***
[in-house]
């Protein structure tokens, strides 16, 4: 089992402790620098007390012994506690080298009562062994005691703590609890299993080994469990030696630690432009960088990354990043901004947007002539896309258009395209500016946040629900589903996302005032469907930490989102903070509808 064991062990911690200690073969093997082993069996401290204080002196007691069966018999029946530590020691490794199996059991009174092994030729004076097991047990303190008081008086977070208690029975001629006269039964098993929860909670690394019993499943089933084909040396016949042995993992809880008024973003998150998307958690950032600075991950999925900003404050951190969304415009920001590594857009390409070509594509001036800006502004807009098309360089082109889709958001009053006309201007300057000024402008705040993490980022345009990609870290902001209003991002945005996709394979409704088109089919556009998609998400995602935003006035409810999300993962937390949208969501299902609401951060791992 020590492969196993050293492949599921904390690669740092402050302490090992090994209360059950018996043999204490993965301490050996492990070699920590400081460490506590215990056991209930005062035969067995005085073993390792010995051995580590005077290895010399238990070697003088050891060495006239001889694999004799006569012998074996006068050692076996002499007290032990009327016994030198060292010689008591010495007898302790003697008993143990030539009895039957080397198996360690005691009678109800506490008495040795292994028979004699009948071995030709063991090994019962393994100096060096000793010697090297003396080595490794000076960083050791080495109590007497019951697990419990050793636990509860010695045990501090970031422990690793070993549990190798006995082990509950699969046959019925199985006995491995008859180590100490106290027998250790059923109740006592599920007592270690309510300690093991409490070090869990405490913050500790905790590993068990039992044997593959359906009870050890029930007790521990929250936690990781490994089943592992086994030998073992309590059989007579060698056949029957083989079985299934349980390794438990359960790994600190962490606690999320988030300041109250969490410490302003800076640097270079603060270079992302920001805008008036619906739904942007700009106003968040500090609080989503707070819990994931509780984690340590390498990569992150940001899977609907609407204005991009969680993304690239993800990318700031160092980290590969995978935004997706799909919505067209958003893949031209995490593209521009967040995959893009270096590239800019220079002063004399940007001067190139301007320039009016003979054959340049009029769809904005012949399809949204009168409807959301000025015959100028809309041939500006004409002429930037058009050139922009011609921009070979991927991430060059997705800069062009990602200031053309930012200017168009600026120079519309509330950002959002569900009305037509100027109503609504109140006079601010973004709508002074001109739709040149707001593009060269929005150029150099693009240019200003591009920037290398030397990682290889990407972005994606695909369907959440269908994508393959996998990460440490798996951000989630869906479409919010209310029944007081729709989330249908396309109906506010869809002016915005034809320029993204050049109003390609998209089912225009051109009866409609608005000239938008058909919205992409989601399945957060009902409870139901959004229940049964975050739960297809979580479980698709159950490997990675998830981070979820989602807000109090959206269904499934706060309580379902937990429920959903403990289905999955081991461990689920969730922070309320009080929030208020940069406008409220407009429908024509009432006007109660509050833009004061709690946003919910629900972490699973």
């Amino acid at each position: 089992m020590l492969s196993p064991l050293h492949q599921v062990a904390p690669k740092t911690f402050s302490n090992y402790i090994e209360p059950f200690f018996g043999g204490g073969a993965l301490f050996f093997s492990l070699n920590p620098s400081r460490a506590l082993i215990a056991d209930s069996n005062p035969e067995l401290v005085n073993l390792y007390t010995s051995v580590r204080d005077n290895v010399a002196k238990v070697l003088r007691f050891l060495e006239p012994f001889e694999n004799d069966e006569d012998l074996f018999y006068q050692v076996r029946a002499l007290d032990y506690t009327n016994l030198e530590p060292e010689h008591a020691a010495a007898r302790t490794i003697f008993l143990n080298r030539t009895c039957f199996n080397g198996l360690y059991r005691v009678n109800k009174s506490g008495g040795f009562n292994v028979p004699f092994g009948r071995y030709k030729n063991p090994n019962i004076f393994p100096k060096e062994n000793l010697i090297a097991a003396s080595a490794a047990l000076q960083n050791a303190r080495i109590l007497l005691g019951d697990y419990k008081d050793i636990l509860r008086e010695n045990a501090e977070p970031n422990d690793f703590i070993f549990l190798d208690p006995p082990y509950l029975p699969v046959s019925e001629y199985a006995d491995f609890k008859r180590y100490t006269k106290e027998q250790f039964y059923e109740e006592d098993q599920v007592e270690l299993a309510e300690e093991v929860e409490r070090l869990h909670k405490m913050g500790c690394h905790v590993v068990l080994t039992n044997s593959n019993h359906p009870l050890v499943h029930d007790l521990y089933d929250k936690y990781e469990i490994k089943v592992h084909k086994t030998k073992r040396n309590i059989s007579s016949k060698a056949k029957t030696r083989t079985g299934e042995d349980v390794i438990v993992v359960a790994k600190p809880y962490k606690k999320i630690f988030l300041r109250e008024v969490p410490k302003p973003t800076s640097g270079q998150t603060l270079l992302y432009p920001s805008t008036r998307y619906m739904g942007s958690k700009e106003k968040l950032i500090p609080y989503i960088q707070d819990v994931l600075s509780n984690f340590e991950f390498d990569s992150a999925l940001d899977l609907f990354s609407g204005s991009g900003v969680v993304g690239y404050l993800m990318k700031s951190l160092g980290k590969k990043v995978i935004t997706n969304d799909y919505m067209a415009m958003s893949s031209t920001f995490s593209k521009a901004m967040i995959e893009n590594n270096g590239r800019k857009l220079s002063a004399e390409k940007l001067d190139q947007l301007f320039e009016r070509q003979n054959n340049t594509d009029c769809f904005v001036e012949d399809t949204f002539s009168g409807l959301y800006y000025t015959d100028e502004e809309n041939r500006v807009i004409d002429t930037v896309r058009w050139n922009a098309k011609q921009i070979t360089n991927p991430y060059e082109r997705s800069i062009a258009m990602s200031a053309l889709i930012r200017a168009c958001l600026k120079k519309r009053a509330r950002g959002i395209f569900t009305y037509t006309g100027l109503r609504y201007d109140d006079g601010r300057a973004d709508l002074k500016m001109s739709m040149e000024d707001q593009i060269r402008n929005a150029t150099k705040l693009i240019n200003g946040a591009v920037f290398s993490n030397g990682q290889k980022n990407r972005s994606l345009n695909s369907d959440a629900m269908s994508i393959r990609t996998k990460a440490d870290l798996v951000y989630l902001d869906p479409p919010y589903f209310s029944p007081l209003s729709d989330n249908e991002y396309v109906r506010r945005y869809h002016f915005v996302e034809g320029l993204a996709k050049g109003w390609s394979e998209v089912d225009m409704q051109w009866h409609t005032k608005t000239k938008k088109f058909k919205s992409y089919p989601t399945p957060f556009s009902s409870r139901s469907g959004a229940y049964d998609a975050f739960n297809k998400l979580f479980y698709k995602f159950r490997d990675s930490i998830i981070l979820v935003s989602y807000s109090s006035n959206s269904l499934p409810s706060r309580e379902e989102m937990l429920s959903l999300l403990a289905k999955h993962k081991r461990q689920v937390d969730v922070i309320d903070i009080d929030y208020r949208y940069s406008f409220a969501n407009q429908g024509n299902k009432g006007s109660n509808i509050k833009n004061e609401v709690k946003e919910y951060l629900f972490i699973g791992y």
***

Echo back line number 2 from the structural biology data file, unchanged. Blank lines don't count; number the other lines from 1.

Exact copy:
């Protein structure tokens, strides 16, 4: 089992402790620098007390012994506690080298009562062994005691703590609890299993080994469990030696630690432009960088990354990043901004947007002539896309258009395209500016946040629900589903996302005032469907930490989102903070509808 064991062990911690200690073969093997082993069996401290204080002196007691069966018999029946530590020691490794199996059991009174092994030729004076097991047990303190008081008086977070208690029975001629006269039964098993929860909670690394019993499943089933084909040396016949042995993992809880008024973003998150998307958690950032600075991950999925900003404050951190969304415009920001590594857009390409070509594509001036800006502004807009098309360089082109889709958001009053006309201007300057000024402008705040993490980022345009990609870290902001209003991002945005996709394979409704088109089919556009998609998400995602935003006035409810999300993962937390949208969501299902609401951060791992 020590492969196993050293492949599921904390690669740092402050302490090992090994209360059950018996043999204490993965301490050996492990070699920590400081460490506590215990056991209930005062035969067995005085073993390792010995051995580590005077290895010399238990070697003088050891060495006239001889694999004799006569012998074996006068050692076996002499007290032990009327016994030198060292010689008591010495007898302790003697008993143990030539009895039957080397198996360690005691009678109800506490008495040795292994028979004699009948071995030709063991090994019962393994100096060096000793010697090297003396080595490794000076960083050791080495109590007497019951697990419990050793636990509860010695045990501090970031422990690793070993549990190798006995082990509950699969046959019925199985006995491995008859180590100490106290027998250790059923109740006592599920007592270690309510300690093991409490070090869990405490913050500790905790590993068990039992044997593959359906009870050890029930007790521990929250936690990781490994089943592992086994030998073992309590059989007579060698056949029957083989079985299934349980390794438990359960790994600190962490606690999320988030300041109250969490410490302003800076640097270079603060270079992302920001805008008036619906739904942007700009106003968040500090609080989503707070819990994931509780984690340590390498990569992150940001899977609907609407204005991009969680993304690239993800990318700031160092980290590969995978935004997706799909919505067209958003893949031209995490593209521009967040995959893009270096590239800019220079002063004399940007001067190139301007320039009016003979054959340049009029769809904005012949399809949204009168409807959301000025015959100028809309041939500006004409002429930037058009050139922009011609921009070979991927991430060059997705800069062009990602200031053309930012200017168009600026120079519309509330950002959002569900009305037509100027109503609504109140006079601010973004709508002074001109739709040149707001593009060269929005150029150099693009240019200003591009920037290398030397990682290889990407972005994606695909369907959440269908994508393959996998990460440490798996951000989630869906479409919010209310029944007081729709989330249908396309109906506010869809002016915005034809320029993204050049109003390609998209089912225009051109009866409609608005000239938008058909919205992409989601399945957060009902409870139901959004229940049964975050739960297809979580479980698709159950490997990675998830981070979820989602807000109090959206269904499934706060309580379902937990429920959903403990289905999955081991461990689920969730922070309320009080929030208020940069406008409220407009429908024509009432006007109660509050833009004061709690946003919910629900972490699973």